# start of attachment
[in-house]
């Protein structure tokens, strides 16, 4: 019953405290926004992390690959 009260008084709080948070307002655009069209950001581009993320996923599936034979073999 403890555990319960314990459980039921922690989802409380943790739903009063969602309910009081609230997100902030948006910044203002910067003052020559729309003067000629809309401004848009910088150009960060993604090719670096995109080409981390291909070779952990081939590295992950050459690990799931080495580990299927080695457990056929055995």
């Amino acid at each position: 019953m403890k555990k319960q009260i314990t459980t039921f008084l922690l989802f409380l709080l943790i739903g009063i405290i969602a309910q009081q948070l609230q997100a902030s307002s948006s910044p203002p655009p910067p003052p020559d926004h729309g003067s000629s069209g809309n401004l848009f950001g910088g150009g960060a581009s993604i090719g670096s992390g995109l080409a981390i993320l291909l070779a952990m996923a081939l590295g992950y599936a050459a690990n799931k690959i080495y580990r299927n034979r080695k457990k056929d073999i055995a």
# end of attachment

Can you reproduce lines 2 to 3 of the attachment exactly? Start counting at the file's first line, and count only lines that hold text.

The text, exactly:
């Protein structure tokens, strides 16, 4: 019953405290926004992390690959 009260008084709080948070307002655009069209950001581009993320996923599936034979073999 403890555990319960314990459980039921922690989802409380943790739903009063969602309910009081609230997100902030948006910044203002910067003052020559729309003067000629809309401004848009910088150009960060993604090719670096995109080409981390291909070779952990081939590295992950050459690990799931080495580990299927080695457990056929055995």
């Amino acid at each position: 019953m403890k555990k319960q009260i314990t459980t039921f008084l922690l989802f409380l709080l943790i739903g009063i405290i969602a309910q009081q948070l609230q997100a902030s307002s948006s910044p203002p655009p910067p003052p020559d926004h729309g003067s000629s069209g809309n401004l848009f950001g910088g150009g960060a581009s993604i090719g670096s992390g995109l080409a981390i993320l291909l070779a952990m996923a081939l590295g992950y599936a050459a690990n799931k690959i080495y580990r299927n034979r080695k457990k056929d073999i055995a």